BT's long-awaited ADSL service -- BTopenworld -- launched Monday but you won't get your hands on it straight away.
BTopenworld has already warned users there could be a waiting list, claiming a shortage of engineers and a backlog of 100,000 pre-subscriptions will mean delays of up to two months before equipment can be installed in homes.
The roll out of ADSL has been subject to a series of delays: the latest claimed insufficient triallists had not allowed the system to be adequately tested. Critics have accused BT of deliberately delaying ADSL roll out in order to protect its ISDN business.
BTopenworld is a separate company from its parent telco and BT is obliged to offer ADSL to any ISP that wants it. Easynet, Supanet, Madasafish and Demon have all committed to roll out ADSL services imminently. Demon has accused BT of being anti-competitive by offering openworld ADSL at a preferential rate.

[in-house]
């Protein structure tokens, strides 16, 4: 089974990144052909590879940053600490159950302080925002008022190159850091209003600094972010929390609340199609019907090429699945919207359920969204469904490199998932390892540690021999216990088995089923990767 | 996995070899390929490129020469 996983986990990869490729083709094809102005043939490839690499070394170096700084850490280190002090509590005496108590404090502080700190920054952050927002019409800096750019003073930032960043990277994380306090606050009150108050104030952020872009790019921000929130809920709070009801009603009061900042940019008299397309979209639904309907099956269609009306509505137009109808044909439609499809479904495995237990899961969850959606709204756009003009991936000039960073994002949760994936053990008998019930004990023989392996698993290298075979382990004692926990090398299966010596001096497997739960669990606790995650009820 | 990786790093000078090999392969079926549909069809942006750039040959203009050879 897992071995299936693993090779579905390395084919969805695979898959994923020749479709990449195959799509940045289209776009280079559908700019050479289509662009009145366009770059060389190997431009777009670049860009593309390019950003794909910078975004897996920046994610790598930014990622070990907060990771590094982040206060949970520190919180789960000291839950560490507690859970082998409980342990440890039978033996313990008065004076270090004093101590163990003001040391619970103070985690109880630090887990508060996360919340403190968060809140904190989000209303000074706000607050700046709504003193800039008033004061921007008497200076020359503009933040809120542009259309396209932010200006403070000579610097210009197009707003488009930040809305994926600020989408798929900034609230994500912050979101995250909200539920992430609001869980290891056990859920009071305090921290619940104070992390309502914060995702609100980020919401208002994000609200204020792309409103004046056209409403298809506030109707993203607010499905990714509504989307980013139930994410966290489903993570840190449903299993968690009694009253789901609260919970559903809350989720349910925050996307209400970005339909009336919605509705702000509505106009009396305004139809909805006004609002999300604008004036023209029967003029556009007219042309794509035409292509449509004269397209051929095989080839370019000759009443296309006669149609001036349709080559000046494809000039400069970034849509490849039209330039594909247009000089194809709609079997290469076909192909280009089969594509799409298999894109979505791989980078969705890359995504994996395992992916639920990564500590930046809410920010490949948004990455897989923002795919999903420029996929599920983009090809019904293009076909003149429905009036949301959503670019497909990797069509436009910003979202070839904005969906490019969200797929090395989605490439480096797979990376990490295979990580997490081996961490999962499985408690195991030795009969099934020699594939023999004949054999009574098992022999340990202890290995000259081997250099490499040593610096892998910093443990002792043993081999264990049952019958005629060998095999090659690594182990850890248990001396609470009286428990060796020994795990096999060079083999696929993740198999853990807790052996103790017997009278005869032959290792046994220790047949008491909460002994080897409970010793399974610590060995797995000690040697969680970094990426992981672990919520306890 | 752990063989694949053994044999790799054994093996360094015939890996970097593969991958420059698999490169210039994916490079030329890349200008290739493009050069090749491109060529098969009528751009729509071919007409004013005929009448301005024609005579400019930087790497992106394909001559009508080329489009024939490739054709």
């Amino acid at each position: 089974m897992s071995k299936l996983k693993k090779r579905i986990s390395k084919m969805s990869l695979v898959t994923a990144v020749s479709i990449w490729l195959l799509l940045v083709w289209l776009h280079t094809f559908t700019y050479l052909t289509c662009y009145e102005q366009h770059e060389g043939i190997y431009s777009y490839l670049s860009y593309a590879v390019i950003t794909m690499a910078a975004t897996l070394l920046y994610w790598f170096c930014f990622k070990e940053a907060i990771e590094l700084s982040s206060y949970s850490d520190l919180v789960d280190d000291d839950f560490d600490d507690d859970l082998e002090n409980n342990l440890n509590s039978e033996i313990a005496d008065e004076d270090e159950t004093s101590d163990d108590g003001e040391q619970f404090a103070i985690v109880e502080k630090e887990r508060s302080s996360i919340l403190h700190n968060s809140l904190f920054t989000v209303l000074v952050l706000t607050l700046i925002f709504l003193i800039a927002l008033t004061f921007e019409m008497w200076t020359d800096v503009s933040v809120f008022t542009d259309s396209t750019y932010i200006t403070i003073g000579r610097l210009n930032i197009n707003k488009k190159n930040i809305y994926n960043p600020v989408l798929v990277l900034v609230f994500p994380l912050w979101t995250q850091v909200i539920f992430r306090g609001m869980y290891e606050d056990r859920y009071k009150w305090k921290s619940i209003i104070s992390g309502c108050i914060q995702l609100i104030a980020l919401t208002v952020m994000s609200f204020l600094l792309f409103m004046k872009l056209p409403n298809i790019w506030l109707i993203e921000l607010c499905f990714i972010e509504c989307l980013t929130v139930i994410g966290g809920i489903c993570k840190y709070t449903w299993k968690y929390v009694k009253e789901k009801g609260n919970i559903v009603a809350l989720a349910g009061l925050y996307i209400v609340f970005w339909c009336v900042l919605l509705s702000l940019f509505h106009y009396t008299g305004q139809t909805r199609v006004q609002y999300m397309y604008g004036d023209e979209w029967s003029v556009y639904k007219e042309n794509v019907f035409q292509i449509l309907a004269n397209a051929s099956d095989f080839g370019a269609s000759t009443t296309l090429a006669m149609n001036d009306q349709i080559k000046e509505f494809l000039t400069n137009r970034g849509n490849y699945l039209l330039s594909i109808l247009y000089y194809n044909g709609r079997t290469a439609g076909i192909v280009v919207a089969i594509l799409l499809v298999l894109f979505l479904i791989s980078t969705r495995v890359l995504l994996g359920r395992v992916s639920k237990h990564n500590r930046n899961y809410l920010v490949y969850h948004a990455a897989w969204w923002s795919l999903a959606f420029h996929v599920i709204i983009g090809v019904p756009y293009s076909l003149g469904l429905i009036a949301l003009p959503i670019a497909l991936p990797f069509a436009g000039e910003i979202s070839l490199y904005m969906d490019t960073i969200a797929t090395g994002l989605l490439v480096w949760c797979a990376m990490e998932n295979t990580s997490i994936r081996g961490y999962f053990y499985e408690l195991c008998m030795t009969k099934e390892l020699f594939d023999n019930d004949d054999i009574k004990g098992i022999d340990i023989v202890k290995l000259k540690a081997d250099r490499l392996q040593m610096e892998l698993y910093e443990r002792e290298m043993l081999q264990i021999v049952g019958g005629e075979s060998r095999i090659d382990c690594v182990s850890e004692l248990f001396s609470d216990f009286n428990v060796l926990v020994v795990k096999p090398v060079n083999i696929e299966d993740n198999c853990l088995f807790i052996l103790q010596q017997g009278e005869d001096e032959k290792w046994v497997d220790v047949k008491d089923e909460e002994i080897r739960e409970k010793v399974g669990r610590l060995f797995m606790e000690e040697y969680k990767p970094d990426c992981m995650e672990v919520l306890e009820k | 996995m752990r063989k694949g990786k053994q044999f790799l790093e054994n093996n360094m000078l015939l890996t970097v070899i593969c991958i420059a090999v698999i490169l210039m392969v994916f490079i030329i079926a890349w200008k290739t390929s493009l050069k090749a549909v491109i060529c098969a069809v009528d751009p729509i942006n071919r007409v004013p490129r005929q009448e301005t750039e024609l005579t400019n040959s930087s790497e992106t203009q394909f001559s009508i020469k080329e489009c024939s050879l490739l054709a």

The UK's journey towards to ADSL has been a slow one. Its arrival has been delayed four times since the original March deadline. ADSL will provide speeds of up to ten times that of conventional dial-up access and with a monthly flat subscription fee it is hoped will eventually overtake narrowband access.
With narrowband unmetered access currently in disarray it is hoped ADSL prices will fall enough to give it mass market appeal.
BTopenworld will initially launch with a price tag of £39.99 a month, and a one-off installation fee of £150. It will have to compete with Telewest, which is offering cable broadband services, and recently cut the cost of its blueyonder service to £33 per month.
Go to Rupert Goodwins 'Broadband technology roundup at AnchorDesk UK.
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